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Ask Rufus: Pirates, pigs and 470 years of barbecue


De Soto introduced pork barbecue to our area in 1540. This is a 1545 woodcut of Spanish conquistadors in America.

De Soto introduced pork barbecue to our area in 1540. This is a 1545 woodcut of Spanish conquistadors in America. Photo by: Provided photo


Rufus Ward



People in the Black Prairie have always taken pride in their history and their Barbecue. Very few, though, realize how close history and barbecue are tied. 


Barbecue or Bar B Que is derived from a Spanish term for meat roasted over an open fire. The Spanish term baracoa is said to have originated in the Caribbean and derived from a word for the cooking practices of Indians there. 


The Spanish heritage runs even deeper. In December of 1540 Spanish explorer Hernando de Soto crossed the Tombigbee River in the Columbus area. De Soto had with his expedition over 300 hogs that were used for a supplemental food supply. Their dining on roasted pork near the Tombigbee would have been the first recorded pork barbecue in what is now Mississippi and was probably the first Christmas dinner served here.  


It was in 1697 that we see the first use of barbecue in English. That was by William Dampier, an English buccaneer. The word buccaneer was first used in referring to Europeans who dried and smoked fish in the manner of Indians in the Caribbean. Since many of those were French or English pirates preserving meat for their voyages, buccaneer became another word for pirate. 


The earliest local account usage that I have seen is in an 1825 copy of the Virginia House-Wife that has been passed down in the Billups family in Columbus. It is: 




This is the name given in the southern states to a fat young hog, which, when the head and feet are taken off, and it is cut into four quarters, will weigh six pounds per quarter. Take a fore quarter, make several incisions between the ribs, and stuff it with rich forcemeat; put it in a pan with a pint of water, two cloves of garlic, pepper, salt, two gills of red wine, and two of mushroom catsup. Bake it and thicken the gravy with butter and brown flour; it must be jointed and the ribs cut across before it is cooked, or it can not be carved well, lay it in the dish with the ribs uppermost; if it be not sufficiently brown, add a little burnt sugar to the gravy.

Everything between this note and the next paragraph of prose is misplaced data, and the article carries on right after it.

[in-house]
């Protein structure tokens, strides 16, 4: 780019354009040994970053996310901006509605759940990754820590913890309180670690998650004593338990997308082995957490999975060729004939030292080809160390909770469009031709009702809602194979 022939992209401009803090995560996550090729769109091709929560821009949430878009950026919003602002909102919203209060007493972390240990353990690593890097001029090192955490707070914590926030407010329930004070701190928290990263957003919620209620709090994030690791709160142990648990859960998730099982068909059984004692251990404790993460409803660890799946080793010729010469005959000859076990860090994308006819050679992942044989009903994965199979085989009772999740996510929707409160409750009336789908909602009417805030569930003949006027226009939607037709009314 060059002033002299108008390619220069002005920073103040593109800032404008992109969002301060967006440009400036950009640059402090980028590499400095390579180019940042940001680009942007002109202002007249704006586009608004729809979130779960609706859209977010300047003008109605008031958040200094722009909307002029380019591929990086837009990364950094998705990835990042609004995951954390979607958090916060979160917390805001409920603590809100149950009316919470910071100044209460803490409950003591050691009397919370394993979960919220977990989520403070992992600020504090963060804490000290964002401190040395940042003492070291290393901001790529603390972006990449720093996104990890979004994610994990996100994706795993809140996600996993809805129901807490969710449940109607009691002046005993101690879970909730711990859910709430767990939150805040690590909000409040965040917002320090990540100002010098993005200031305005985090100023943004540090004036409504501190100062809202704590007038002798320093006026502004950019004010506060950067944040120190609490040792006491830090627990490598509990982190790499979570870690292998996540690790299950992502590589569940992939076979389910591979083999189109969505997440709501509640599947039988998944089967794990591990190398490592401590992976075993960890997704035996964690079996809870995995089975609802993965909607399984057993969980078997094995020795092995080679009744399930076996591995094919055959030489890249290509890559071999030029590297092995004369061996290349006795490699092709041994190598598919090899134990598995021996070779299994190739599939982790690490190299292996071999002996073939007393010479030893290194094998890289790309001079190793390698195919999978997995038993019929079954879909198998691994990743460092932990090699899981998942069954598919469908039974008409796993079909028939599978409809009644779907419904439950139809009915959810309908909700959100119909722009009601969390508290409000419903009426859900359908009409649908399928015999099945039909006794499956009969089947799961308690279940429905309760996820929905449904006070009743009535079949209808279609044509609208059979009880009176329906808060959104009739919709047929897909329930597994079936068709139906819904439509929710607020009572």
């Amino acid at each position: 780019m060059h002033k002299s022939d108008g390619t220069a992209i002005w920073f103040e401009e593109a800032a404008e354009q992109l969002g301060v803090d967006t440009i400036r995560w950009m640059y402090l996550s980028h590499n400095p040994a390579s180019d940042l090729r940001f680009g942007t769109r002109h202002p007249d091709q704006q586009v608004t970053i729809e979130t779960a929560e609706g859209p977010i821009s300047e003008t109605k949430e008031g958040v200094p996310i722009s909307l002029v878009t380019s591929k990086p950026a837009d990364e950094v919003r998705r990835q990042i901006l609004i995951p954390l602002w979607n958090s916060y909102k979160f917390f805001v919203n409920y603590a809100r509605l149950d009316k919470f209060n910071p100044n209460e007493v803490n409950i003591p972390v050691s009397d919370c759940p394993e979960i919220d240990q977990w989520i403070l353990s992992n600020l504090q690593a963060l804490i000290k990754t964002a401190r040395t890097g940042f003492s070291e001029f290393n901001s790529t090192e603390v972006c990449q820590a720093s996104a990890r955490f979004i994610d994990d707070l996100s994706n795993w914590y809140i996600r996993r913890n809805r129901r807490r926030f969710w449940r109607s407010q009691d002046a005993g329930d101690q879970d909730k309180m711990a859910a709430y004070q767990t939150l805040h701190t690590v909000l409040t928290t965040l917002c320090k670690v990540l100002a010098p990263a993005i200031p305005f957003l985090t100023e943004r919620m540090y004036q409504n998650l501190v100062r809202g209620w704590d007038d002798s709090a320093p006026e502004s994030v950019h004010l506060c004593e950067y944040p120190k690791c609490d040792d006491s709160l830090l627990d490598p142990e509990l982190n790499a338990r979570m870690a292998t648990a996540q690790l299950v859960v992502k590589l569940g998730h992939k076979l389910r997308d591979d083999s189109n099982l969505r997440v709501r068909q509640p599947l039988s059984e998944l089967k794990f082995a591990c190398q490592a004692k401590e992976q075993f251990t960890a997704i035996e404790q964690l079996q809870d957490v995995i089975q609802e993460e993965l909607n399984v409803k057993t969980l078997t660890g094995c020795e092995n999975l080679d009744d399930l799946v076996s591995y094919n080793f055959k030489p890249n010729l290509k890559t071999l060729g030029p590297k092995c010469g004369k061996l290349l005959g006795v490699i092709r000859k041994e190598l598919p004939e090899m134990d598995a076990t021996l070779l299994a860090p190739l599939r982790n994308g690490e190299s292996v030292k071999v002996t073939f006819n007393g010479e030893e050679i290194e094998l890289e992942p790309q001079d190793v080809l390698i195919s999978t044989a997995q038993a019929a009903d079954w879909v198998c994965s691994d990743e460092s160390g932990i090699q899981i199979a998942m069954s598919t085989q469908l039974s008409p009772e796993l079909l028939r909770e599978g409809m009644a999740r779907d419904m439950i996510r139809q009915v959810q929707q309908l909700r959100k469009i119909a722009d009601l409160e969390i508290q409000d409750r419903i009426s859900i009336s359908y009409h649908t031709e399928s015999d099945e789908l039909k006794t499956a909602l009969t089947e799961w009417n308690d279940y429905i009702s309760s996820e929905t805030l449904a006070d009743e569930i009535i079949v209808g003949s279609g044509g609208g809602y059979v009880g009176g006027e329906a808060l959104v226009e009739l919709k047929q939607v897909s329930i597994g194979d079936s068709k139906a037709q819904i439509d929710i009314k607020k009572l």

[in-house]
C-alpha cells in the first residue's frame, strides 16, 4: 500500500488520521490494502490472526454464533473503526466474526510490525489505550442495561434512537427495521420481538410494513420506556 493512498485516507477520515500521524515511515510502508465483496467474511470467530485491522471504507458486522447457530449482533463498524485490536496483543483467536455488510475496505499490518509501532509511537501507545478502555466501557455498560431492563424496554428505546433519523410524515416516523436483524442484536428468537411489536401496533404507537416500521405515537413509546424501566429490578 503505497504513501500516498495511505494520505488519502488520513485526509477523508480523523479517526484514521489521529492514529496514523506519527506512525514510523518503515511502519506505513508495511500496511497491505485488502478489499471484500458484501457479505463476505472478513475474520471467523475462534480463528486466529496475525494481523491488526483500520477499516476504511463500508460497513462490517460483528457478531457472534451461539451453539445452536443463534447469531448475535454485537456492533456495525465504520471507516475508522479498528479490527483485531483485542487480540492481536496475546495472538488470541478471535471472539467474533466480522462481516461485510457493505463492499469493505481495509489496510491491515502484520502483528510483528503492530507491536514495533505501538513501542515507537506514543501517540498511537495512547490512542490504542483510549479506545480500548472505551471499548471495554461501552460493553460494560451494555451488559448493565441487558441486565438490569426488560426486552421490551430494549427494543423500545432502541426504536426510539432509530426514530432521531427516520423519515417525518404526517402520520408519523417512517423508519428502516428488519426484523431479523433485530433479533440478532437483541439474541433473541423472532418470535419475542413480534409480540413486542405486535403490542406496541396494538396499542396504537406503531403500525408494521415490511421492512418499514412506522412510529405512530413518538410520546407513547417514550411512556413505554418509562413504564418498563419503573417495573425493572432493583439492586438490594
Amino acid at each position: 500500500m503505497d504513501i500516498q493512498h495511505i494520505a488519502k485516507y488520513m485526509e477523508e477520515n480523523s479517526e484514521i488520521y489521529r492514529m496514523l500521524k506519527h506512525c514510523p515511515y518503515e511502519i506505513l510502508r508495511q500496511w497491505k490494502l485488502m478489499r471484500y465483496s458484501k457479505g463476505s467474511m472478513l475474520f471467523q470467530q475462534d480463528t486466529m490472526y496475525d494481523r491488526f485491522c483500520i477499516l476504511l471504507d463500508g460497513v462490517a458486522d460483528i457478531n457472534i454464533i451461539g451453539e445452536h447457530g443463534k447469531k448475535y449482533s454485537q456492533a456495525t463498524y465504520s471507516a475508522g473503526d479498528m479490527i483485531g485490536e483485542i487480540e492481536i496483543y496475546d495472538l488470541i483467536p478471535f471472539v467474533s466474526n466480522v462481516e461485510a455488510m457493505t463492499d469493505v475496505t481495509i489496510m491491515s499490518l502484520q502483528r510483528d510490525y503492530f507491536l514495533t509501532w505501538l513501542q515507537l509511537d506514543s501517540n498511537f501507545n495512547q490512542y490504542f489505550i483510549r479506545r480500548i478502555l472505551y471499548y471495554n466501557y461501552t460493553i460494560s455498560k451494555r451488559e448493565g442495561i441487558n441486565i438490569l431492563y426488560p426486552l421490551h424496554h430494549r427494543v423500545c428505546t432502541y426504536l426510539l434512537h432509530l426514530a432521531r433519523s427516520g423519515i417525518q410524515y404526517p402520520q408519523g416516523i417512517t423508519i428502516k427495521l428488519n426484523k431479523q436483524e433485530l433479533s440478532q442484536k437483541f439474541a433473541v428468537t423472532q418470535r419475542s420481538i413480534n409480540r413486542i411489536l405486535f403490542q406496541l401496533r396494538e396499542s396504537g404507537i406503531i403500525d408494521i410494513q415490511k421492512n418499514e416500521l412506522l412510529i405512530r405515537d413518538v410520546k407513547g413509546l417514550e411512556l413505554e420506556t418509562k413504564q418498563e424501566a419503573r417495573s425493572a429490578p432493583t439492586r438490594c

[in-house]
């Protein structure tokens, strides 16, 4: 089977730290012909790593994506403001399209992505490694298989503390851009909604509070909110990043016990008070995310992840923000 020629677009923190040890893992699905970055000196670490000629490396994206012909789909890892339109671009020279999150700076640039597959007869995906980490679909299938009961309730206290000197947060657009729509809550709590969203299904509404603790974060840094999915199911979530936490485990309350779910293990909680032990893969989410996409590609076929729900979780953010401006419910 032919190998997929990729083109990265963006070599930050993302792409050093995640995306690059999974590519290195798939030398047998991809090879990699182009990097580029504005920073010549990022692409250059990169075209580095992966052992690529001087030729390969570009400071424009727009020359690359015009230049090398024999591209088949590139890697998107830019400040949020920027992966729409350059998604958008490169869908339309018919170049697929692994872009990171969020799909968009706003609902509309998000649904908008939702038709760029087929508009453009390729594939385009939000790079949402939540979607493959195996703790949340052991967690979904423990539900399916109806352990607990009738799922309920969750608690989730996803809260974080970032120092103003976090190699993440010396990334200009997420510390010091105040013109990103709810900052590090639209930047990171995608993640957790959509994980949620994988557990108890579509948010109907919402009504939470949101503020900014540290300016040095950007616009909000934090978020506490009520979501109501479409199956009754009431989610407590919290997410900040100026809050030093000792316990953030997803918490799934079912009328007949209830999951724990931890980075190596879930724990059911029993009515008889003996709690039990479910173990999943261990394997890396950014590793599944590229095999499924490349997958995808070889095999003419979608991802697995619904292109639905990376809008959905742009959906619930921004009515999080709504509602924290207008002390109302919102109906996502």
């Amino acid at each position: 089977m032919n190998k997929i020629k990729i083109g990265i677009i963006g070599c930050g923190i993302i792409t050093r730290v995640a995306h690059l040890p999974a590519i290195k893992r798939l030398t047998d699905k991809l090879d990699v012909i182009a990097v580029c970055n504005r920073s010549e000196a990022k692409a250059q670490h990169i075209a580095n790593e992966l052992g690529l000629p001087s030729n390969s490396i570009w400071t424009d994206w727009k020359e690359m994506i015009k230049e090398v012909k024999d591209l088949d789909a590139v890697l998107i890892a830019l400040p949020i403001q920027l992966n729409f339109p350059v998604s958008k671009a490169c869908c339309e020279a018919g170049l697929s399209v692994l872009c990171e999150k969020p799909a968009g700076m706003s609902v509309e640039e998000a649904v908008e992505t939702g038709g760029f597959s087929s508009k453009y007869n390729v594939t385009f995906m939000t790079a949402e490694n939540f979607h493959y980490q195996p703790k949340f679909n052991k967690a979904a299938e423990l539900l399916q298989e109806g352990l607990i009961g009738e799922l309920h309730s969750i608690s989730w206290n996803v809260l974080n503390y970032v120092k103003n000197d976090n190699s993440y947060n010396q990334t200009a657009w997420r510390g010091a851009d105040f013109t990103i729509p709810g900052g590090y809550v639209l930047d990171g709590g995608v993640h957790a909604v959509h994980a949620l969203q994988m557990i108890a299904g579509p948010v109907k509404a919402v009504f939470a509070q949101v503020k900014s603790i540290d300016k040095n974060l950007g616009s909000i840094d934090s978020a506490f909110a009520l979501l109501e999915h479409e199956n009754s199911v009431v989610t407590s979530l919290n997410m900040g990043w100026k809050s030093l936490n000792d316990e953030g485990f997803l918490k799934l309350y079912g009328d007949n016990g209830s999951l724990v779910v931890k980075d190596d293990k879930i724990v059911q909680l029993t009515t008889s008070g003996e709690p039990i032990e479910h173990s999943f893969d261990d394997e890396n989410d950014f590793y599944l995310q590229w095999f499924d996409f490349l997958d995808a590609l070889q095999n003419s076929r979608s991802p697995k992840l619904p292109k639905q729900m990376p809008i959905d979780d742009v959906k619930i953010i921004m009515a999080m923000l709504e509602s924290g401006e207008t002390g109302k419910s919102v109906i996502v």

A more recent recipe for southern barbecue sauce was recorded by Eudora Welty about 1939. She told of Aberdeen''s famous barbecue parties given by James Acker at his home, The Magnolias. His barbecue sauce recipe was: Heat together : 4 ounces vinegar, 14 ounces catsup, 3 ounces Worcestershire sauce, the juice of 1 lemon, 2 tablespoons salt, red and black pepper to taste and 4 ounces butter. Baste the meat constantly while cooking.  


Many think that the southern barbecue tradition reaches its height at Magowah, a prairie gun club that began in 1906. Their old sauce recipe contained more than 15 ingredients and was prepared in an iron kettle. They still barbecue both pork and lamb. 


Our region has been blessed with a number of unbelievably good barbecue establishments and stands. Three that are no longer with us come to mind; Bob''s and Suggs in Columbus, and Roosvelt''s in West Point.


Rufus Ward is a Columbus native a local historian. E-mail your questions about local history to Rufus at [email protected]


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